The Last Leaves

The Day When Forests
Won’t Have Any Trees

Climate emergency, – a man-made executioner we fear so much that we’ve sent our own children to do battle with – has always had a fierce opponent, even before it needed one: trees. Living beings that ushered us to the present, they’ve got all it takes to save our future.
As long as they’re standing, that is. But stood have many, for millennia. As we see forests, we miss what makes them one. Trees may be downed, but nothing kills their gift for being reborn. The history of the world is told by thousand rings inside their girth.
They tower and endure. They come as big as cathedrals, and as old as a religion. Life travels from roots to high up branches, as they hang on to Earth as its own giant limbs. Trees have been blowing oxygen down our lungs for ages; time to fight fire and scarcity to pay back our dues.
Through their rings, they tell a story of damage humans have inflicted on climate and natural resources, going back centuries. For 300 million years, they’ve been withstanding every era – and unlike with dinosaurs, not even catastrophic asteroid collisions did they in.
But now, our predatory drive is catching up with trees too. That’s why the young is so mad, and the old is none the wise preventing them from grabbing the helm out of our incapable hands and saving the planet already. They were unfairly pushed into this, and are better off not counting on us.

Compared to trees’ estimated appearance on the planet, Mathuselah, the thick twisty Pinus Longaeva that’s been in living in California for 4,850 years, doesn’t seem that impressive. But it is indeed older than the Egyptian pyramids, and yes, Christianity itself.
It certainly predates the biblical figure it’s named after too; that Mathuselah supposedly lived a mere 969 years, but we know how the good book often plays loose with facts and numbers. In any case, the tree is real, even if its exact location is secret to prevent vandalism.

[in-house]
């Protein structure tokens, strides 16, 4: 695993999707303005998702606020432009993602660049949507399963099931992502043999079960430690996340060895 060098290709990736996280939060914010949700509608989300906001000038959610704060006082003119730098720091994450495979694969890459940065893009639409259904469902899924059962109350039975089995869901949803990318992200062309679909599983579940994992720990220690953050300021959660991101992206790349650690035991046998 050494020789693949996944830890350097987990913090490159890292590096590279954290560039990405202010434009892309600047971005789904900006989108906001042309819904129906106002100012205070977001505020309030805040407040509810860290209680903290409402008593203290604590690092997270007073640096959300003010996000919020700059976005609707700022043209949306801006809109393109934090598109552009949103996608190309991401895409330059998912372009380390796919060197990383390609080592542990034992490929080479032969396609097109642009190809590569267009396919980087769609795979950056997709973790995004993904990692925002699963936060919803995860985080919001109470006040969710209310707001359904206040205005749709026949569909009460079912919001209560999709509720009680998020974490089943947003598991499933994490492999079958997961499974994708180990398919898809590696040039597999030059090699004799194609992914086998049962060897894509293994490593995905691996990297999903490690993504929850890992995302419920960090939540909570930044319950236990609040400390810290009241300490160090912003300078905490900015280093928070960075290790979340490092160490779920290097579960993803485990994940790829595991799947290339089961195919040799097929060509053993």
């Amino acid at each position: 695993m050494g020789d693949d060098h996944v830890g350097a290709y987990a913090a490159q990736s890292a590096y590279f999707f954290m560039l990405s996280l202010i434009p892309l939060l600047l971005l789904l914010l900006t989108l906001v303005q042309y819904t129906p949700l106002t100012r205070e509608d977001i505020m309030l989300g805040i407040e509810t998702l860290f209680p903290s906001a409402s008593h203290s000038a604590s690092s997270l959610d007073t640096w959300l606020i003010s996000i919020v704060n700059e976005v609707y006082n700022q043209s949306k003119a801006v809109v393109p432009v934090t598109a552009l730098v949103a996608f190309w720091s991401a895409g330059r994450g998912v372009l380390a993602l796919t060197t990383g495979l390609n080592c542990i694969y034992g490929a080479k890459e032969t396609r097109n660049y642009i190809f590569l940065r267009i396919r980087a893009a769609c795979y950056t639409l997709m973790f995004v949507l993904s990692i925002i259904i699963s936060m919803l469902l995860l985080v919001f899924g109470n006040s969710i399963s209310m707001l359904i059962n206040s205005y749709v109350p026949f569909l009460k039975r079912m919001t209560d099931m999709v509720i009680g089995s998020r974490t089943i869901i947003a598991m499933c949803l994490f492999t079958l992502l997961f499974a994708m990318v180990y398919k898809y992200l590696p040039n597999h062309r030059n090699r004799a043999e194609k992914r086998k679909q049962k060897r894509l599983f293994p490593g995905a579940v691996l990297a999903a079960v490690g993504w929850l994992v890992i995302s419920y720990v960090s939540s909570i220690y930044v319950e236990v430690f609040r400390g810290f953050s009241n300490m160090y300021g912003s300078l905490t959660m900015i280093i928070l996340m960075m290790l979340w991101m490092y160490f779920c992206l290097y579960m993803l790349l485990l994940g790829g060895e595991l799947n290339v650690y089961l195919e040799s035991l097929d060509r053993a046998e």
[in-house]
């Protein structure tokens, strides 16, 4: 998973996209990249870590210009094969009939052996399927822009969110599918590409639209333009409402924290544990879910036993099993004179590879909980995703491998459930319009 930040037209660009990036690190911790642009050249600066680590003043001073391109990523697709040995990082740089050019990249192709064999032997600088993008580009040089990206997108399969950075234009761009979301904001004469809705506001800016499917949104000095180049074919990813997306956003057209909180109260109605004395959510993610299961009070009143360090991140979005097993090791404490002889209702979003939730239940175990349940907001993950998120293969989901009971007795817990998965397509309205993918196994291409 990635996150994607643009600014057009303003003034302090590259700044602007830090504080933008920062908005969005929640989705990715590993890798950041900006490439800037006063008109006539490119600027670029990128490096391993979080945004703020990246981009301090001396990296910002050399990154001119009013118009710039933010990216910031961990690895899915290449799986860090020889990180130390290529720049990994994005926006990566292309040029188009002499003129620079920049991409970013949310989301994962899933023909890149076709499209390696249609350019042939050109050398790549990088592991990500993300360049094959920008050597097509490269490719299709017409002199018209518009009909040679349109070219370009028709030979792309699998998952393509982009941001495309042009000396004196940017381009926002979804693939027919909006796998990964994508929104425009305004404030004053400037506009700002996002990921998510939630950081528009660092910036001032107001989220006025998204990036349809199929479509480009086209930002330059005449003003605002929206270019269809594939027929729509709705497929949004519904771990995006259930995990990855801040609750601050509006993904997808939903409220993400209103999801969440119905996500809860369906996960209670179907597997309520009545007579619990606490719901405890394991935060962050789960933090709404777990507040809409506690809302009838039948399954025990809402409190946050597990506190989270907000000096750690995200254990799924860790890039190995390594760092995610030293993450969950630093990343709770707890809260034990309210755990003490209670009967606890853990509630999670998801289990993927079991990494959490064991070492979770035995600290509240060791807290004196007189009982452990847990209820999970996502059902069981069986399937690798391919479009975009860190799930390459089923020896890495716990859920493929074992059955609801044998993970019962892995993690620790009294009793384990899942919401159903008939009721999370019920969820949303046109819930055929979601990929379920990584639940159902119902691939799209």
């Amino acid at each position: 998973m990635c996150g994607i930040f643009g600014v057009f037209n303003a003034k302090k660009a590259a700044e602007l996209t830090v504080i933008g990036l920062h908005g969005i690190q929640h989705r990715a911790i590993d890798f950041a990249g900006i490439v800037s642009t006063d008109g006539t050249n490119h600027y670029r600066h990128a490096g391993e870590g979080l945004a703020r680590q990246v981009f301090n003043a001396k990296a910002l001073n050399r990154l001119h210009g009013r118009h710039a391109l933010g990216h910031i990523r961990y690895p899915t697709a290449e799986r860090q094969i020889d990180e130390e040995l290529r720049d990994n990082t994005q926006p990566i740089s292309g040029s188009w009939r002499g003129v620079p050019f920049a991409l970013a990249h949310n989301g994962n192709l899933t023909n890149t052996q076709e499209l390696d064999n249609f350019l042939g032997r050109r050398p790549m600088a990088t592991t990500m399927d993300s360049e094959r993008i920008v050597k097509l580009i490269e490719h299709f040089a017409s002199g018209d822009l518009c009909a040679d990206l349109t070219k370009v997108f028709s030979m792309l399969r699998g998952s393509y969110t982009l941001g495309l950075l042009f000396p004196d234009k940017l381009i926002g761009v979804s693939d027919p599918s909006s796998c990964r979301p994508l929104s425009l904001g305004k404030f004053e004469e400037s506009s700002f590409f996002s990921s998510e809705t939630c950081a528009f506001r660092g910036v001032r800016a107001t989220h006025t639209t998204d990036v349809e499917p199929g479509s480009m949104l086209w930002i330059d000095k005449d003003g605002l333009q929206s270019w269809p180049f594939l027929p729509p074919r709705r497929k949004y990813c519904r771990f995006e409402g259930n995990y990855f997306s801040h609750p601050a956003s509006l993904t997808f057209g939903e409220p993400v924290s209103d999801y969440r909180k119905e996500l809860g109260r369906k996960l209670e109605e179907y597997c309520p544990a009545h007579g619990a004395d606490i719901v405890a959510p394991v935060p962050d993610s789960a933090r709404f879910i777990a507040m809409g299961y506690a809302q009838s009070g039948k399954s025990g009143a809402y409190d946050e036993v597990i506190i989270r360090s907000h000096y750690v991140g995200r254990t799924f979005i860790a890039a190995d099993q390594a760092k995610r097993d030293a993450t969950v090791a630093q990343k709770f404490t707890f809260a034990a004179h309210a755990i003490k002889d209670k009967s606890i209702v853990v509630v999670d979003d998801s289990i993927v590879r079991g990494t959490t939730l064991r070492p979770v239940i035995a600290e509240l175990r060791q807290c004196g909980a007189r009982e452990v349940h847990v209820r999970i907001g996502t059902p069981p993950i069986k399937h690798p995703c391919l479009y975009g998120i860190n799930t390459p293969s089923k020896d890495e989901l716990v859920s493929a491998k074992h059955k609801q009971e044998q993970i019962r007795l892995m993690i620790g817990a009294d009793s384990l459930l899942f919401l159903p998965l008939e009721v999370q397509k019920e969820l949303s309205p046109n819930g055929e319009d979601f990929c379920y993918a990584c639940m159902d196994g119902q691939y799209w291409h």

In some ways, it’s even more real than other popular California residents: Joshua trees. That’s because, they’re not trees at all (more)
Read Also:
* Amazon Via Acre
* Safe Arbor Clauses
* Passing Trees

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Passing Trees

Dead of 3,500-Year Old
Senator Is Still Unsolved

It’s been almost week now since the oldest tree in the U.S. burned to the ground in Florida. Investigators still have no idea what felled the 118-ft. tall bald cypress. But we should all be mourning the passing of a contemporary of Alexander, the Great, in our backyard.
Some would say, though, so what? Rainforests are being burned all over the world at record speeds and they’re much older. The oldest is still standing in Malaysia after 130 million years, which makes the Amazon, at about 50 million years of age, a far too-young-to-die forest.
Perhaps that’s why an increasing number of botanists are saying, screw it, we’re dropping the Latin. Meaning that the official procedure of naming plant species in Latin is getting in the way of quickly identifying new species.
Sadly, more and more are not even lasting that brief time, in ecological terms, that the Senator did. According to researchers, there may be as many as 100,000 plant species that are not yet known to science, waiting to be cataloged. That is, if we can find and describe them in time. Besides, Latin is already a dead tongue.
What botanists fear the most is deforestation, invasive species and climate change, all of which represent immediate threats to up to Continue reading